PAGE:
(Click on pics to enlarge)
When was the first car ad, above, placed? If you said 30 July, 1898, take a point.
Now, for a bonus point, where was the ad placed?
Sorry, time’s up and no, it wasn’t in the the New York Times or Washington Post. It was placed in Scientific American.
The ad was placed by the Winton Motor Carriage Company. Alexander Winton was a Scottish-immigrant bicycle maker who switched to building cars in 1896. By 1900 he had the world’s largest auto factory. Winton stopped producing cars in 1924 and started making stationary engines. The firm was bought by General Motors in 1930.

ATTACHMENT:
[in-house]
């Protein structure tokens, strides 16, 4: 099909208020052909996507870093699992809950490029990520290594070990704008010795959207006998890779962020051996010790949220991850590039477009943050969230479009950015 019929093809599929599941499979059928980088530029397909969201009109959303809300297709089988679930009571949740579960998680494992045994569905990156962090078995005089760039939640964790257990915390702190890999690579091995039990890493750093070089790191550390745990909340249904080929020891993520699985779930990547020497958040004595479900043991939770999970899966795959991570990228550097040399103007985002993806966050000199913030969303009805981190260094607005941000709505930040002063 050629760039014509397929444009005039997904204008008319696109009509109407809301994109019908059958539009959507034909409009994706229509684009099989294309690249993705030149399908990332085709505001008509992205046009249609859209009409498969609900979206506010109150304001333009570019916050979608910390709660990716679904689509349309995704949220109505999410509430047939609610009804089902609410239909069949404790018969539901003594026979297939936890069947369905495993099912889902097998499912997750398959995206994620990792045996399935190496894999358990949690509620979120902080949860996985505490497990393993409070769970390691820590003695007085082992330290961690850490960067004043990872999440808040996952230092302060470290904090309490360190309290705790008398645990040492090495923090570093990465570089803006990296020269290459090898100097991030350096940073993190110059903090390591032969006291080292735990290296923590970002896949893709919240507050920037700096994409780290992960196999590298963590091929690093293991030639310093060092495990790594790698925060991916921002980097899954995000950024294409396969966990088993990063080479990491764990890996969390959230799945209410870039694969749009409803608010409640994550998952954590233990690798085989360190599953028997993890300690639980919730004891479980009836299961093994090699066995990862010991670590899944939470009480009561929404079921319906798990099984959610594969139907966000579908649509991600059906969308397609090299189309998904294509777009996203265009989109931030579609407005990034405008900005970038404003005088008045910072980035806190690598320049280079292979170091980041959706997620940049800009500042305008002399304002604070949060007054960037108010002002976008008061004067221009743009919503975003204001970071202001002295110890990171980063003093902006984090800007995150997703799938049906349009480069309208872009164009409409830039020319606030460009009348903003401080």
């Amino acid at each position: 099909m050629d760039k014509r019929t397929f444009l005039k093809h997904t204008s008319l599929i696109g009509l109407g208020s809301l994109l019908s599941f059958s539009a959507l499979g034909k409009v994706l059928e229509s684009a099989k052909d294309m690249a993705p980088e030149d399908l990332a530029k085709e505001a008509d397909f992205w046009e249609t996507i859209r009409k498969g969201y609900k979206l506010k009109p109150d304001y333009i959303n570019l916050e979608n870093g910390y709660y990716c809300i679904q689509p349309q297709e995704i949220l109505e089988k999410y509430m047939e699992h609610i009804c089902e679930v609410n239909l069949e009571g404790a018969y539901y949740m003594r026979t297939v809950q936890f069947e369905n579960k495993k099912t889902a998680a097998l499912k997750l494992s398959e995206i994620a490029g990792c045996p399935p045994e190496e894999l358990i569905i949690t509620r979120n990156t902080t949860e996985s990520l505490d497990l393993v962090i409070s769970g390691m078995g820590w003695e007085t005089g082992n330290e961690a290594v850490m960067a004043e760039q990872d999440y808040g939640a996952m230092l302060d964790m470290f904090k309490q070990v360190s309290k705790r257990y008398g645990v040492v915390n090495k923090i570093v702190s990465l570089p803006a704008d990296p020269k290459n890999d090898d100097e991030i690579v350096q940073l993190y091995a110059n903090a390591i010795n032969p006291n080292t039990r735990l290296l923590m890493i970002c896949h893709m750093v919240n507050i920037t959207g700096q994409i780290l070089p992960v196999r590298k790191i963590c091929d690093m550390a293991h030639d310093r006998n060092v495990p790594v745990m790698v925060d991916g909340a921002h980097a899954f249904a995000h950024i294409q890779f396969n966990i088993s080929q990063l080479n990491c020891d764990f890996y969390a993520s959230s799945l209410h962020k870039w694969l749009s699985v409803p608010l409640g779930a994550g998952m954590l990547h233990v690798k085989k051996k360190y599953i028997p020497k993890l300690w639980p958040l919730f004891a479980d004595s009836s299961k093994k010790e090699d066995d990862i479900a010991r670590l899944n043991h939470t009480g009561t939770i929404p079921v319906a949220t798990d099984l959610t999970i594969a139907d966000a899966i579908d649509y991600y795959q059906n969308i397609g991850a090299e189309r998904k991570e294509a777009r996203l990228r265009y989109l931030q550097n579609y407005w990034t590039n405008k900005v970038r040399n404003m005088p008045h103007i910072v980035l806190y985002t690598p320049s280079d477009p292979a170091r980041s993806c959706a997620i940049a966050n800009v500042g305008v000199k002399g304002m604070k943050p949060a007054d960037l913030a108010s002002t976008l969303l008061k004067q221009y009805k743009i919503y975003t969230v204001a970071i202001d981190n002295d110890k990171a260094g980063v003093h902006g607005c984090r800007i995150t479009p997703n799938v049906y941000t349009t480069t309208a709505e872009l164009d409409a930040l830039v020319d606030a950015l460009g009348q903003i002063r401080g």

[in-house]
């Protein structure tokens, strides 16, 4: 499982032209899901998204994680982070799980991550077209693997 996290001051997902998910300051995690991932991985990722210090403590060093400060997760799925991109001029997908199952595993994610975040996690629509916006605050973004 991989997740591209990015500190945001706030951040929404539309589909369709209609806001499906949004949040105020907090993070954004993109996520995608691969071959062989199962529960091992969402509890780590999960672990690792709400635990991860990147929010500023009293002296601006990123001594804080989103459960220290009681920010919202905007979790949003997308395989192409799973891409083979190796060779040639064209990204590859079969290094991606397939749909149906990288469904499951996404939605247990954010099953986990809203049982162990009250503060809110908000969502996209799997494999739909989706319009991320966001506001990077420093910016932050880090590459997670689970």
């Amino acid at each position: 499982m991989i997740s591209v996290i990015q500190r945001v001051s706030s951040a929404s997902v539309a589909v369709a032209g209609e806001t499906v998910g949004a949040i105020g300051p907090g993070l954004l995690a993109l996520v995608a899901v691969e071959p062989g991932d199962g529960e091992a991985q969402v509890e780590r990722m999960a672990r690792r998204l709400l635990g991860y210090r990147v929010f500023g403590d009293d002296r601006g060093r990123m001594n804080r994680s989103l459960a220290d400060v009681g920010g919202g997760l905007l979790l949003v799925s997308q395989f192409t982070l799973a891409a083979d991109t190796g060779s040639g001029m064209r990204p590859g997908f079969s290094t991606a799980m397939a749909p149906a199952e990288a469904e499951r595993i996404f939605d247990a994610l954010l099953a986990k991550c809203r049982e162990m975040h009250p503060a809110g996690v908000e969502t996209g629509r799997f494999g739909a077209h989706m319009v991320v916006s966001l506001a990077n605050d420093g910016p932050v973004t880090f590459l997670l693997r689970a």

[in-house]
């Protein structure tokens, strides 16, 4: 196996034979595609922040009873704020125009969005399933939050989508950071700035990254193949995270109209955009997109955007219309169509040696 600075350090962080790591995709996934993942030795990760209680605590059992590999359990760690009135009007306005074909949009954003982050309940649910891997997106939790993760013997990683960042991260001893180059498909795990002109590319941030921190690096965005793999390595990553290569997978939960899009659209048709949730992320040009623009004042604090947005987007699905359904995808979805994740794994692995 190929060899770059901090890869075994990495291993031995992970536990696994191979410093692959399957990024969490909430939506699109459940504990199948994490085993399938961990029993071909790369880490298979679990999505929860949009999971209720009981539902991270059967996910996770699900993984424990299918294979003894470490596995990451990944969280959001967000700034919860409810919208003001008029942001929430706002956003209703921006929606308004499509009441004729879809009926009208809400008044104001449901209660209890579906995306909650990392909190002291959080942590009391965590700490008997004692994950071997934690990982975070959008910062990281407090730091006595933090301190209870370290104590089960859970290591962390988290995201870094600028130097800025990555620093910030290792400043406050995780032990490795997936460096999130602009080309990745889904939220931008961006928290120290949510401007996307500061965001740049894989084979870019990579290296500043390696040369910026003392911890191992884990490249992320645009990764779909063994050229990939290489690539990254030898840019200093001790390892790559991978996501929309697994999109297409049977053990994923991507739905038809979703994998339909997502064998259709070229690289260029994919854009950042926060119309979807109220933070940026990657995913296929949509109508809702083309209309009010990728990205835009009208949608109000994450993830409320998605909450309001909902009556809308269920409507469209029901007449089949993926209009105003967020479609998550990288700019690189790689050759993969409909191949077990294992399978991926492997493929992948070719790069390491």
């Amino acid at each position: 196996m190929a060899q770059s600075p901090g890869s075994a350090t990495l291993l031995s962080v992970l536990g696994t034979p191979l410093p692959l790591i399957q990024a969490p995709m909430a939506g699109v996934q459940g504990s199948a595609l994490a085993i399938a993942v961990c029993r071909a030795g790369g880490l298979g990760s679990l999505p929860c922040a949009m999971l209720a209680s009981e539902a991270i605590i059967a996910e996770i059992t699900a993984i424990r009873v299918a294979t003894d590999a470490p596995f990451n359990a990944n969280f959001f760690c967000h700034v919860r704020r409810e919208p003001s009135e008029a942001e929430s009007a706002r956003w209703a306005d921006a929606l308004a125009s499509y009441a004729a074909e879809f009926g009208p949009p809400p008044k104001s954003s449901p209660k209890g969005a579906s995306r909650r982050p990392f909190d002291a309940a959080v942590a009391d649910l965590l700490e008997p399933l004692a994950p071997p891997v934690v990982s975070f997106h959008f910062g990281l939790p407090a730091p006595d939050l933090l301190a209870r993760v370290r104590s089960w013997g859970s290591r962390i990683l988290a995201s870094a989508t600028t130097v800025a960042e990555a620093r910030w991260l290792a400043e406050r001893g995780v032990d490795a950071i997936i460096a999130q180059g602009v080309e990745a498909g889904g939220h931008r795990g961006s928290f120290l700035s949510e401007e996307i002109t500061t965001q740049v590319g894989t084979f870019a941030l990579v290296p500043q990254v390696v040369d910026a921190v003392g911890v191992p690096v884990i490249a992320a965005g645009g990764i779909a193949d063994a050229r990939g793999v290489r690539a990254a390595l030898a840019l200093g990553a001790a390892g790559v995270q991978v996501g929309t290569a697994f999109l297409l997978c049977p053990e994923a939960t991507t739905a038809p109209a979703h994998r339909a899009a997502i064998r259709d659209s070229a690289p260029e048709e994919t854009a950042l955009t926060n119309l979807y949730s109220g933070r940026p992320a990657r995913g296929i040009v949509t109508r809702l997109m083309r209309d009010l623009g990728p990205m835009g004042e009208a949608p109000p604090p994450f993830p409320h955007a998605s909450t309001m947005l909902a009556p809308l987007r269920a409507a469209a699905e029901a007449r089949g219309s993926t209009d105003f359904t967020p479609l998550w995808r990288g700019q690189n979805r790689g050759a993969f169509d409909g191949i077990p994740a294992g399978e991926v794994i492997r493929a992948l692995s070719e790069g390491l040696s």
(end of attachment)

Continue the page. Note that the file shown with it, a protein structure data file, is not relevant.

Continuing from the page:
The 1898 ad shown above is the first known automobile advertisement and encouraged readers to dispense with the expense, care and anxiety of keeping a horse. In another first, Winton made the first American car sale, to Robert Allison of Pennsylvania, a sale initiated by the Scientific American ad. Winton sold another 21 vehicles in 1898, including one to James Packard who went on to later form his own car company.
By 1902, Winton advertising no longer emphasised the benefits of a car over a horse. Perhaps to show ease of operation, the ads showed that even a woman could operate an automobile: